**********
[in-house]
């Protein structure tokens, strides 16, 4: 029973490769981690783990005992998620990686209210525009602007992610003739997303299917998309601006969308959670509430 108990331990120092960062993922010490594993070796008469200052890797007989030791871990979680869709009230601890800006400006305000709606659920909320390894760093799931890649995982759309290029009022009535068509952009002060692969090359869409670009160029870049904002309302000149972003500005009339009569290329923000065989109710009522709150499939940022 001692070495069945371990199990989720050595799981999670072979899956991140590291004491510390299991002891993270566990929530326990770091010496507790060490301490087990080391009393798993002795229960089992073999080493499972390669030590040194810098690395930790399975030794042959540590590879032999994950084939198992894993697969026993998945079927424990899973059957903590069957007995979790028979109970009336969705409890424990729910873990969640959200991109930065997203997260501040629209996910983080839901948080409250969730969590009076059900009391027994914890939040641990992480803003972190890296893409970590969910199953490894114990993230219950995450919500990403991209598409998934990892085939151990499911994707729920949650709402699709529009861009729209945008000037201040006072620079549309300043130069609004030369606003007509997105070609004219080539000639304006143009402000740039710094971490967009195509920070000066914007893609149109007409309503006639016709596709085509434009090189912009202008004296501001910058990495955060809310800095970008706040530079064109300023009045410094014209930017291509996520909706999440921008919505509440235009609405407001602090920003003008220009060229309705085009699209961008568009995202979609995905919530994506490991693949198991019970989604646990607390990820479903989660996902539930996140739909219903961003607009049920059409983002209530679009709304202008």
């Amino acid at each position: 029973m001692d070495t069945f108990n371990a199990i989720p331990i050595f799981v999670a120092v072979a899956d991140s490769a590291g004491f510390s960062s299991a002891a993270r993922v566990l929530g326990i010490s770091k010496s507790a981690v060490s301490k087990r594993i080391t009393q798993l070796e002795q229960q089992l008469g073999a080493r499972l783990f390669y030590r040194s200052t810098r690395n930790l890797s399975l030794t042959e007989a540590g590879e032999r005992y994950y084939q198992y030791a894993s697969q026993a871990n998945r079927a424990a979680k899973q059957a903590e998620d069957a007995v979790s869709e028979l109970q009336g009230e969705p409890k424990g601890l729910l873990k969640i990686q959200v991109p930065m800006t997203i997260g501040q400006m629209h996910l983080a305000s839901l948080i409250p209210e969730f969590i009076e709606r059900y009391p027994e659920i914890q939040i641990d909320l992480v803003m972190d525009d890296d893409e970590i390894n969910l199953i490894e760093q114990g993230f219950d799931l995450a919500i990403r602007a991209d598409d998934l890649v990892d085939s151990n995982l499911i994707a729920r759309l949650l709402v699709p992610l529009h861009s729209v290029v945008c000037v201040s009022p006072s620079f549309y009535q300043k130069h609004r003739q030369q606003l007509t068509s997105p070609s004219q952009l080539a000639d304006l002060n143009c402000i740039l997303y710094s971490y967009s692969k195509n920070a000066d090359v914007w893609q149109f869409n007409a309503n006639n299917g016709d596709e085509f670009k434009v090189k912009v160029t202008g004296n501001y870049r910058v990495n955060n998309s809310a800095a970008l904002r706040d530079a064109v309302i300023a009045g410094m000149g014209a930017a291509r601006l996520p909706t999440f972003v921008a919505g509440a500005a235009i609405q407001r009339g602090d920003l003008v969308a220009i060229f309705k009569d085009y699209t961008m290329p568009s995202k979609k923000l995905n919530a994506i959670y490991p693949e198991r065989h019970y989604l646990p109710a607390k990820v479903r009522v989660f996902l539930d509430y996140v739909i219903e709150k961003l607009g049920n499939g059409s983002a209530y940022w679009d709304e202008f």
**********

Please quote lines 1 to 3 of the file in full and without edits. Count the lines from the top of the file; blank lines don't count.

[in-house]
């Protein structure tokens, strides 16, 4: 029973490769981690783990005992998620990686209210525009602007992610003739997303299917998309601006969308959670509430 108990331990120092960062993922010490594993070796008469200052890797007989030791871990979680869709009230601890800006400006305000709606659920909320390894760093799931890649995982759309290029009022009535068509952009002060692969090359869409670009160029870049904002309302000149972003500005009339009569290329923000065989109710009522709150499939940022 001692070495069945371990199990989720050595799981999670072979899956991140590291004491510390299991002891993270566990929530326990770091010496507790060490301490087990080391009393798993002795229960089992073999080493499972390669030590040194810098690395930790399975030794042959540590590879032999994950084939198992894993697969026993998945079927424990899973059957903590069957007995979790028979109970009336969705409890424990729910873990969640959200991109930065997203997260501040629209996910983080839901948080409250969730969590009076059900009391027994914890939040641990992480803003972190890296893409970590969910199953490894114990993230219950995450919500990403991209598409998934990892085939151990499911994707729920949650709402699709529009861009729209945008000037201040006072620079549309300043130069609004030369606003007509997105070609004219080539000639304006143009402000740039710094971490967009195509920070000066914007893609149109007409309503006639016709596709085509434009090189912009202008004296501001910058990495955060809310800095970008706040530079064109300023009045410094014209930017291509996520909706999440921008919505509440235009609405407001602090920003003008220009060229309705085009699209961008568009995202979609995905919530994506490991693949198991019970989604646990607390990820479903989660996902539930996140739909219903961003607009049920059409983002209530679009709304202008």
């Amino acid at each position: 029973m001692d070495t069945f108990n371990a199990i989720p331990i050595f799981v999670a120092v072979a899956d991140s490769a590291g004491f510390s960062s299991a002891a993270r993922v566990l929530g326990i010490s770091k010496s507790a981690v060490s301490k087990r594993i080391t009393q798993l070796e002795q229960q089992l008469g073999a080493r499972l783990f390669y030590r040194s200052t810098r690395n930790l890797s399975l030794t042959e007989a540590g590879e032999r005992y994950y084939q198992y030791a894993s697969q026993a871990n998945r079927a424990a979680k899973q059957a903590e998620d069957a007995v979790s869709e028979l109970q009336g009230e969705p409890k424990g601890l729910l873990k969640i990686q959200v991109p930065m800006t997203i997260g501040q400006m629209h996910l983080a305000s839901l948080i409250p209210e969730f969590i009076e709606r059900y009391p027994e659920i914890q939040i641990d909320l992480v803003m972190d525009d890296d893409e970590i390894n969910l199953i490894e760093q114990g993230f219950d799931l995450a919500i990403r602007a991209d598409d998934l890649v990892d085939s151990n995982l499911i994707a729920r759309l949650l709402v699709p992610l529009h861009s729209v290029v945008c000037v201040s009022p006072s620079f549309y009535q300043k130069h609004r003739q030369q606003l007509t068509s997105p070609s004219q952009l080539a000639d304006l002060n143009c402000i740039l997303y710094s971490y967009s692969k195509n920070a000066d090359v914007w893609q149109f869409n007409a309503n006639n299917g016709d596709e085509f670009k434009v090189k912009v160029t202008g004296n501001y870049r910058v990495n955060n998309s809310a800095a970008l904002r706040d530079a064109v309302i300023a009045g410094m000149g014209a930017a291509r601006l996520p909706t999440f972003v921008a919505g509440a500005a235009i609405q407001r009339g602090d920003l003008v969308a220009i060229f309705k009569d085009y699209t961008m290329p568009s995202k979609k923000l995905n919530a994506i959670y490991p693949e198991r065989h019970y989604l646990p109710a607390k990820v479903r009522v989660f996902l539930d509430y996140v739909i219903e709150k961003l607009g049920n499939g059409s983002a209530y940022w679009d709304e202008f």